How does Wilde use linguistic, literary and structural devices
How does Wilde use linguistic, literary and structural devices

How does Wilde use linguistic, literary and structural devices

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  • Pages: 2 (695 words)
  • Published: October 17, 2017
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‘The Importance of being Earnest’ is a comical play. The characters and the plot are both comical, but the play may be best described as a social comedy, a comedy of manors. Wilde uses many comic devices to make the play funny but I think the main focus is on using irony in this particular play. One type of irony Wilde uses is dramatic irony. Wilde withholds information from certain characters whilst the audience are fully aware of what is really going on. It is funny because of the ironic situation and the ways the characters react.

One example of this is the first conversation between Jack and Gwendolen. Gwendolen: My own Ernest! Jack: But you don’t really mean to say you couldn’t love me if my name wasn’t Ernest? Gwendolen: But your name is Ernest. This is dramatic irony because we as the audience are fully aware that Jack’s real name is Jack and not Ernest but Gwendolen is completely oblivious so we find it funny. In this way Wilde has created humour with the use of dramatic irony. Another form of irony that Wilde uses is Situational Irony.

Wilde uses situational irony when Jack discovers he is Algernon’s brother at the end of the play. The audience find it funny and it is categorized as situational irony because Jack had, earlier in the play, pretended to have a brother anyway and circumstances have it that we discover now that he had a brother all along, and it was Algernon! The final form of irony that Wilde uses is verbal irony. The play has many e

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xamples of verbal irony or sarcasm.

Jack says, “I am in love with Gwendolen. I have come up to town expressly to propose to her. Algernon replies sarcastically, “I thought you had come up for pleasure? ” This is amusing for the audience but Jack fails to see the funny side. Another example is when Jack says, “I haven’t asked you to dine with me anywhere tonight. ” Algernon replies, knowing that Jack had no intention of inviting him but using verbal irony, “I know. You are absurdly careless about sending out invitations. It is very foolish of you. Nothing annoys people so much as not receiving invitations. ” These are just two examples of the many times Wilde uses verbal irony to create humour in this play.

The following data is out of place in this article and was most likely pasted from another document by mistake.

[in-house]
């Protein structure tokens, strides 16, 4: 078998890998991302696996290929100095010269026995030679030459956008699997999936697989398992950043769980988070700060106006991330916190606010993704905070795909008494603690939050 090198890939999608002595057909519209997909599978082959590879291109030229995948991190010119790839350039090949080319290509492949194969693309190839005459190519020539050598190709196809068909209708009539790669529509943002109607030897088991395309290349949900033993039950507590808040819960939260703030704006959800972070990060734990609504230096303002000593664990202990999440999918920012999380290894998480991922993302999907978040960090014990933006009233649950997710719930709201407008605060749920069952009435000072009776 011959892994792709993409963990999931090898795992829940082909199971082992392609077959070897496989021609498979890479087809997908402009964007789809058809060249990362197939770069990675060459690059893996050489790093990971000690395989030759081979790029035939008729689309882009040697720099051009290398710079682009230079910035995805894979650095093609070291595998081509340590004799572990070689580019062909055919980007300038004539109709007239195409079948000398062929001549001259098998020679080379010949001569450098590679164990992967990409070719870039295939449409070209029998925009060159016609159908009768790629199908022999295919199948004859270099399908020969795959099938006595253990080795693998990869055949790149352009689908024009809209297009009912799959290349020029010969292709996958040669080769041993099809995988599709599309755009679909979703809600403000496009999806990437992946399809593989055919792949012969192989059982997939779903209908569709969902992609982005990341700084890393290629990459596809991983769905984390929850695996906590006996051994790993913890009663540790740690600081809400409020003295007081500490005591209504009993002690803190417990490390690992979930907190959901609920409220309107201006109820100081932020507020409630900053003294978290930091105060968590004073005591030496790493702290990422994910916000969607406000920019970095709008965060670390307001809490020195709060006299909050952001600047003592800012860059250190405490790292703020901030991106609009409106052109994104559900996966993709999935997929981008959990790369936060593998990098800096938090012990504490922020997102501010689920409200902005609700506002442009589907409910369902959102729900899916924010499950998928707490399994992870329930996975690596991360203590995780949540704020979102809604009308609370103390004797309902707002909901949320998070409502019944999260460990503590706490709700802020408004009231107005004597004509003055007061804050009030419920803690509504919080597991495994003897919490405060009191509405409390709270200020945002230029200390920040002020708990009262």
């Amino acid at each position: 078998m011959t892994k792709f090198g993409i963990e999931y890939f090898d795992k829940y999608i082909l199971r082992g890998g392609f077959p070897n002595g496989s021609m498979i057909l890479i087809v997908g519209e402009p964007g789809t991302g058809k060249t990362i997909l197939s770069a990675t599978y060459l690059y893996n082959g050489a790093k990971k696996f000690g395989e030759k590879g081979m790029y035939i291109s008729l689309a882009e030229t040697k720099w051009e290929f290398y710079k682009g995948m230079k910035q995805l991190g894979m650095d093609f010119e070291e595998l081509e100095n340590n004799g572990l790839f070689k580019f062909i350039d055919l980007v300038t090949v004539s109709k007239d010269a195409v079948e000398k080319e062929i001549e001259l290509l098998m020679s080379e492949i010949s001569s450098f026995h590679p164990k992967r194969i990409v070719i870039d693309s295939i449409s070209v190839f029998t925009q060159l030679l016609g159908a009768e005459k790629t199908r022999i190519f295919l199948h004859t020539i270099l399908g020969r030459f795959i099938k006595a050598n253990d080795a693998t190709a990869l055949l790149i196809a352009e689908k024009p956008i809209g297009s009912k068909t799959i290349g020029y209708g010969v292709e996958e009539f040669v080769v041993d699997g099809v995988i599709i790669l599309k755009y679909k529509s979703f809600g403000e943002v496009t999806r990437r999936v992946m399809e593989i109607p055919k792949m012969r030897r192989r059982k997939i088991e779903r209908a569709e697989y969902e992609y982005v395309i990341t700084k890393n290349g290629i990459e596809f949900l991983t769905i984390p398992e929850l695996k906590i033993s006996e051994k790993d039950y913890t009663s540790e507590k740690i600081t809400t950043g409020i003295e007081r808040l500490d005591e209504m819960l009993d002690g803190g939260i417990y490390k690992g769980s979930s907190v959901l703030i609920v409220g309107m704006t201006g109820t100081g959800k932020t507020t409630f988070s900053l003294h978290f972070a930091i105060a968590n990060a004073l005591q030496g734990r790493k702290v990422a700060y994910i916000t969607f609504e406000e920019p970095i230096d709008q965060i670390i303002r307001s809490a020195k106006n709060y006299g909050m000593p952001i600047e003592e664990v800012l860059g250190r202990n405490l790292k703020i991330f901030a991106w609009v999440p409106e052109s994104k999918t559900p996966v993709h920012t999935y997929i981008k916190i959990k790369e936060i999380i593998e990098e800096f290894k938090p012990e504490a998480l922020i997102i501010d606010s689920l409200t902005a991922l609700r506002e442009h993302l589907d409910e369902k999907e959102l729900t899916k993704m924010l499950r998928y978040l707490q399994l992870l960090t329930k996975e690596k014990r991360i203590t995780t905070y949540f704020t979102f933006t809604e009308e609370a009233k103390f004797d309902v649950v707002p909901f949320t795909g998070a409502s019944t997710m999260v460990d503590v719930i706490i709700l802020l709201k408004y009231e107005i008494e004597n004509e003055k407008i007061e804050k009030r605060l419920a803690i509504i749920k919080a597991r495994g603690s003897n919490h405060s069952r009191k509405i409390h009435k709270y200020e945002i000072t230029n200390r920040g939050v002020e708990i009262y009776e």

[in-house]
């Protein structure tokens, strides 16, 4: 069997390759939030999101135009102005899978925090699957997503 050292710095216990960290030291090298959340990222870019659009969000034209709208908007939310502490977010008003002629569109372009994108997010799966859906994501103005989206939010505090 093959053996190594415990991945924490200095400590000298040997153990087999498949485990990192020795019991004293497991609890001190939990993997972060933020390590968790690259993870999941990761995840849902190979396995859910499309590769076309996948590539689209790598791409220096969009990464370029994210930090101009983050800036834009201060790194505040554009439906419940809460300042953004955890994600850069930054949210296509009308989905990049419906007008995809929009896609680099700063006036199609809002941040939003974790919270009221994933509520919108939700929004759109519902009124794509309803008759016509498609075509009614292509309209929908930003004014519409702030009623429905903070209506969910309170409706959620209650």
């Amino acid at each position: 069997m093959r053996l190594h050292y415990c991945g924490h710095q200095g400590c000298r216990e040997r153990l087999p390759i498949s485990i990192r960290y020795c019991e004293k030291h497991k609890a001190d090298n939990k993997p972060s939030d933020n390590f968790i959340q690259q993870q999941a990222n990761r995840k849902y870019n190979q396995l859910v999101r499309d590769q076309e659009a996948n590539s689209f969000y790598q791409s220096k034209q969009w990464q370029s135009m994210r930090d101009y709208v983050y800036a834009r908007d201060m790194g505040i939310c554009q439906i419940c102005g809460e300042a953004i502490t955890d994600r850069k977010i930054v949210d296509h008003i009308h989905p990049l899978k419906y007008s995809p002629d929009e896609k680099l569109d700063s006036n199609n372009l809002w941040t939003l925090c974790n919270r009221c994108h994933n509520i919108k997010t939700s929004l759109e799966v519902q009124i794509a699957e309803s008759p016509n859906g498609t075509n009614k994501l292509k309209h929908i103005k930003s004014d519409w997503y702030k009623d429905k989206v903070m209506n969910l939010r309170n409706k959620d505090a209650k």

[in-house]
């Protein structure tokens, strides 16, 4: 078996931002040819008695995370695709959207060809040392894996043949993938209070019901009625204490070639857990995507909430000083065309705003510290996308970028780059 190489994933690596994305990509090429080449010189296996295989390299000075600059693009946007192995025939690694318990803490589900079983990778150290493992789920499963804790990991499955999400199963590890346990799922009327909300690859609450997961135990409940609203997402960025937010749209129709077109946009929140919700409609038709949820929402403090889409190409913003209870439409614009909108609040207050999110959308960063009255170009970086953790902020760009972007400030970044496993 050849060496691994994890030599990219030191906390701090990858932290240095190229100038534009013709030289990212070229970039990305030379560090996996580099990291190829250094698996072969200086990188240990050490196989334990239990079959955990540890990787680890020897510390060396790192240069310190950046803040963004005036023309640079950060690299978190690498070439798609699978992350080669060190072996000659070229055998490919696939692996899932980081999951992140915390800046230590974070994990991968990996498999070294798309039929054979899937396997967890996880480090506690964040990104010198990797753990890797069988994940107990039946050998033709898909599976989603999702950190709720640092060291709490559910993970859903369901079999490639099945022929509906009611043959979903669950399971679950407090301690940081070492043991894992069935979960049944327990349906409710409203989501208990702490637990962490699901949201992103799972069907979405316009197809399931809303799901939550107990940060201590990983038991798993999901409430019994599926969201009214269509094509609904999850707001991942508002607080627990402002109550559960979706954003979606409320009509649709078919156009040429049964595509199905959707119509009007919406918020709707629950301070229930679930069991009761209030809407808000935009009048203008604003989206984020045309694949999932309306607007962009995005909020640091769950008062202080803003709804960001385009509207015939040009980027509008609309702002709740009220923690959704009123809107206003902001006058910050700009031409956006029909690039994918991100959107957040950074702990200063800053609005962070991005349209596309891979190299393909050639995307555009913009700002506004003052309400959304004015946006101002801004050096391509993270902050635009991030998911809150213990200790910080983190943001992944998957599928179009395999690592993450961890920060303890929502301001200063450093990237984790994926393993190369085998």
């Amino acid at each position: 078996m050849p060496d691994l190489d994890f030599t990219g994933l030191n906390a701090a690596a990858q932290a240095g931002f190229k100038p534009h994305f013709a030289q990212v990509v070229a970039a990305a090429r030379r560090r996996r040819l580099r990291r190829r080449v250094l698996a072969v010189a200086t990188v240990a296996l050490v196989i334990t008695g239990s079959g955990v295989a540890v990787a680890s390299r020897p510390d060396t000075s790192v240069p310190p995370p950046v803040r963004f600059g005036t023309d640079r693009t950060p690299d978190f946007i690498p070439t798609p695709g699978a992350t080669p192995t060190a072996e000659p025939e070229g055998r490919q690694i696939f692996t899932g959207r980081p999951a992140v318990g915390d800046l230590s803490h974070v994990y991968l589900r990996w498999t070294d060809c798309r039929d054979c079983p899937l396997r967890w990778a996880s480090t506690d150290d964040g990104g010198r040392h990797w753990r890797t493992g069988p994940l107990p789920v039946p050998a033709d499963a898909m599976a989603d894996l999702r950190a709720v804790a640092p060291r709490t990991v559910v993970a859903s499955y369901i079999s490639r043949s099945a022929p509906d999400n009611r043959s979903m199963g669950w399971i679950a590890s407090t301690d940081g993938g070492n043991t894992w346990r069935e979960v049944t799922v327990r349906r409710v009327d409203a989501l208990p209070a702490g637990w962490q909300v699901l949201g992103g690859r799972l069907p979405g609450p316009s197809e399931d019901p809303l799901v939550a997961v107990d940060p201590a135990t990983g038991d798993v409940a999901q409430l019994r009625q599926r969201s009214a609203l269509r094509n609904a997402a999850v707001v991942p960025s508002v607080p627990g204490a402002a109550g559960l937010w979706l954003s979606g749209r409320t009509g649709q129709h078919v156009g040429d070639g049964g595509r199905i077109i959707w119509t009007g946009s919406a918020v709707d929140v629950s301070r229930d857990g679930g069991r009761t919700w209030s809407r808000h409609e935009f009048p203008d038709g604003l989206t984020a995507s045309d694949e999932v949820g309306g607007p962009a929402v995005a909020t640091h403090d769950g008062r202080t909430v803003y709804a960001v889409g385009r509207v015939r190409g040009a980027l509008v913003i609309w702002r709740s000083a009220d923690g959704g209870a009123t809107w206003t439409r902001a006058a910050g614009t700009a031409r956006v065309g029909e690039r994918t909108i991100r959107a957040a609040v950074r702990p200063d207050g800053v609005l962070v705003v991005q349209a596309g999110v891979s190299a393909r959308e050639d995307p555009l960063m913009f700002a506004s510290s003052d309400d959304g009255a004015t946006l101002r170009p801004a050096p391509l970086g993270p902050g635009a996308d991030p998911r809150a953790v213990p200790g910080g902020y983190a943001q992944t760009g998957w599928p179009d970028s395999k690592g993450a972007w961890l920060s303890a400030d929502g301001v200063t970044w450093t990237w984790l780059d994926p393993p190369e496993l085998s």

Another comic device Wilde uses to create social comedy is coincidence. Coincidence is closely linked with another comic device, surprise, in the play. One example is when Jack finds out his real name has been Ernest all along, “I always told you, Gwendolen, my name was Ernest, didn’t I? Well, it is Ernest after all. “. This is a surprise to the audience and characters and also a coincidence because he has been pretending to be called Ernest anyway. Put together these two comic devices are very humorous for the audience and Wilde successfully uses them at the end of the play.

Wilde uses women in the play to create humour because of the strong, overbearing characters they seem to play. All the things the men do in the play seem

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to be either for the love of Cecily or Gwendolen or under the orders of Lady Bracknell (in the case of Dr. Chausable Miss Prism). For example the boys are willing to be christened under the name of Ernest to grant the girls wishes. An example of Lady Bracknell’s orders are when she orders Jack to, “Rise, sir, from this semi-recumbent position. It is most indecorous.

Jack immediately tries to do so though he is held back by Gwendolen. In this way, throughout the play, the men seem to be under the power of the women. At the time Wilde wrote this play this would have been a very strange idea for an audience as men would have been the powerful ones in society and women would have obeyed their husbands. A 1895 audience would, therefore, have found this whole new concept rather absurd and probably quite comical so Wilde has successfully created comedy, changing the roles of women and men in normal society, in the play.

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